FIRST Quantum Minerals said it was working to resolve a dispute with the Zambian authorities over compliance with a new electricity tariff which has resulted in power cuts to the firm’s copper smelters in the country.
But the Toronto-listed firm gave little other evidence of how it intended to come out of the stand-off, although it argued that it had letters dated June 29 and August 4, 2017 in which it had agreed to pay a flat 9 US cents per kilowatt hour provided Zambia’s state-run power company, Zesco, allowed it to source 200MW of power from other suppliers.
First Quantum also said it had offered to build more capacity in the interconnector from Zimbabwe to Livingstone in Zambia. “Company representatives are currently working to resolve the situation,” it said in a brief update.
First Quantum and Glencore, which operates Mopani Copper Mines in Zambia, are said by the Zambian Energy Minister, David Mabumba, to be the only two mining companies operating in Zambia which had failed to pay the new rate of 9c/kWh compared to a previous rate of 6c/KWh.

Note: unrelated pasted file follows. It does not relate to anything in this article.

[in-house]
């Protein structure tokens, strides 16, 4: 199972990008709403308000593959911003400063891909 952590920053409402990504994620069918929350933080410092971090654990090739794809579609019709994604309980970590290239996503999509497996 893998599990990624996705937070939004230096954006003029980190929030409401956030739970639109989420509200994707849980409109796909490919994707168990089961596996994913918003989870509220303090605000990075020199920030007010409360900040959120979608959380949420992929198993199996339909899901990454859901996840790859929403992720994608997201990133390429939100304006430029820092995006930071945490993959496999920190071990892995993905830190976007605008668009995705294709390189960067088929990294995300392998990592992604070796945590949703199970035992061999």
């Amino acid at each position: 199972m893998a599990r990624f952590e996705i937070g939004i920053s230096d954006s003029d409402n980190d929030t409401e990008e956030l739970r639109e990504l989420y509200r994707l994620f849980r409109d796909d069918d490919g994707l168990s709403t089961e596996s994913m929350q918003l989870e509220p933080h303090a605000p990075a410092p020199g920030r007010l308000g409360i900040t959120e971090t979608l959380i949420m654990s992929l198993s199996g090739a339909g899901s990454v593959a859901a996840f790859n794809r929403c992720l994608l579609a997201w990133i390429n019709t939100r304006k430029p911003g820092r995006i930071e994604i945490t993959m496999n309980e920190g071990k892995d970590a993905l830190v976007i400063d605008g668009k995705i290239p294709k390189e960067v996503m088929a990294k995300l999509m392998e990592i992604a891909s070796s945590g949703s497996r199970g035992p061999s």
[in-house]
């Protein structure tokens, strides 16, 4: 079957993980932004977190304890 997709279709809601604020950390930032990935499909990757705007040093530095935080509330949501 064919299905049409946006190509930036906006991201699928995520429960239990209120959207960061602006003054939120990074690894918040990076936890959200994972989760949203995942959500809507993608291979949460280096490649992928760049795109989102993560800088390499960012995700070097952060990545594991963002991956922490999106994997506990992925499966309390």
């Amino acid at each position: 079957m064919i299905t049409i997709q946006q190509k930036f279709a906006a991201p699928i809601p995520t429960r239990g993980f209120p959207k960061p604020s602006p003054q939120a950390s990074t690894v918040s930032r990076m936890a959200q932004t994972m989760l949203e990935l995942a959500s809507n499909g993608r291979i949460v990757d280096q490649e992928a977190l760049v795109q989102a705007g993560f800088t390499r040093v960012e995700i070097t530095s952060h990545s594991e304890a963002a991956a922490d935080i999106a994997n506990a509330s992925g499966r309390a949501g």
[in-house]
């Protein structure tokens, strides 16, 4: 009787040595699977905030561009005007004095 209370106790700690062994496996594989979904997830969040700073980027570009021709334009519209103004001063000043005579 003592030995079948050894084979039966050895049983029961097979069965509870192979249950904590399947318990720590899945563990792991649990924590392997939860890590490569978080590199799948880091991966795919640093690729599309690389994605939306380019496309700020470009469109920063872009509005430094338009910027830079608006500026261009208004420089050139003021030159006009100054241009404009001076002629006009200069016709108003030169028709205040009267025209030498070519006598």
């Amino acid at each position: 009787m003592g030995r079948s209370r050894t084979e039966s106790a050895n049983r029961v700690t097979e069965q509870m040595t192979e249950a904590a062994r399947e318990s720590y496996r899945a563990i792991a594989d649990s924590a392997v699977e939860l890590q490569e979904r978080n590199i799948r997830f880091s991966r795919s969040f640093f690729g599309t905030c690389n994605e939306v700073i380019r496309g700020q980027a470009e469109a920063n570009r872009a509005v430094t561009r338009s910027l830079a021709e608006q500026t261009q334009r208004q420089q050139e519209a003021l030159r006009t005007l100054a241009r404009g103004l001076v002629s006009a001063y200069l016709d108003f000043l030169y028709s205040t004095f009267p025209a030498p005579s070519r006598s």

Zesco has subsequently cut supply to First Quantum’s Sentinel mine from 155MW to 110MW while at Kansanshi mine, power had been reduced from 187MW to 133MW. Copperbelt Energy Corporation, which buys power from Zesco and sells to the mines, had also slashed supply to Mopani Copper Mines from 190MW to 94MW.
“Those mines that are not paying (the new tariff), we will give them the amount of power equivalent to the new tariff at 9.3 cents/Kwh,” Mabumba is quoted to have said in an article by Reuters.
“If the other customers are paying, why should we be subsidising the industry? I think that will be unfair. The mines that are not paying, they want to blackmail the government,” he said.
The cut to electricity supplies is the latest in a long line of setbacks experienced by First Quantum in Zambia which has been one of the largest investors in the southern Africa country over the years.
One of the latest disputes was in May when Zambia’s state investment firm, ZCCM Investments Holdings took First Quantum to the Lusaka High Court accusing the company of committing fraud and seeking as much as $1.4bn.
The Zambia government’s legal claim related to alleged fraudulent loans made by Zambian unit Kansanshi Mining to First Quantum – an allegation First Quantum CEO, Philip Pascall described as “vexatious and untrue”. Zambia president, Edgar Lungu called on ZCCM Investments to drop the case.